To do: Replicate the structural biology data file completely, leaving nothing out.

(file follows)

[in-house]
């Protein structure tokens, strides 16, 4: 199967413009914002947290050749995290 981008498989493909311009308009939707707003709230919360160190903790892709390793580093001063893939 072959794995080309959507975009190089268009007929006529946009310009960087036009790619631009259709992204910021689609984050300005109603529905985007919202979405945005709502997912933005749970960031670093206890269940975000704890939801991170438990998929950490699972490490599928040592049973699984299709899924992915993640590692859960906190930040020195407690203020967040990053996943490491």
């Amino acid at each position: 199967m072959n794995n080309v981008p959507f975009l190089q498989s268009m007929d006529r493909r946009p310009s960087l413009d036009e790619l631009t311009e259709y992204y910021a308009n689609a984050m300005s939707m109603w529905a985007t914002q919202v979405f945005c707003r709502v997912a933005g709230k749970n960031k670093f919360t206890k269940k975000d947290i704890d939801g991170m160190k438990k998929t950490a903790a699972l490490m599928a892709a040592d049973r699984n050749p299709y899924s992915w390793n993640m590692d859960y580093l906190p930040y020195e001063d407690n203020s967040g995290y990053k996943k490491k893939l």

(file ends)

[in-house]
């Protein structure tokens, strides 16, 4: 199967413009914002947290050749995290 981008498989493909311009308009939707707003709230919360160190903790892709390793580093001063893939 072959794995080309959507975009190089268009007929006529946009310009960087036009790619631009259709992204910021689609984050300005109603529905985007919202979405945005709502997912933005749970960031670093206890269940975000704890939801991170438990998929950490699972490490599928040592049973699984299709899924992915993640590692859960906190930040020195407690203020967040990053996943490491």
């Amino acid at each position: 199967m072959n794995n080309v981008p959507f975009l190089q498989s268009m007929d006529r493909r946009p310009s960087l413009d036009e790619l631009t311009e259709y992204y910021a308009n689609a984050m300005s939707m109603w529905a985007t914002q919202v979405f945005c707003r709502v997912a933005g709230k749970n960031k670093f919360t206890k269940k975000d947290i704890d939801g991170m160190k438990k998929t950490a903790a699972l490490m599928a892709a040592d049973r699984n050749p299709y899924s992915w390793n993640m590692d859960y580093l906190p930040y020195e001063d407690n203020s967040g995290y990053k996943k490491k893939l």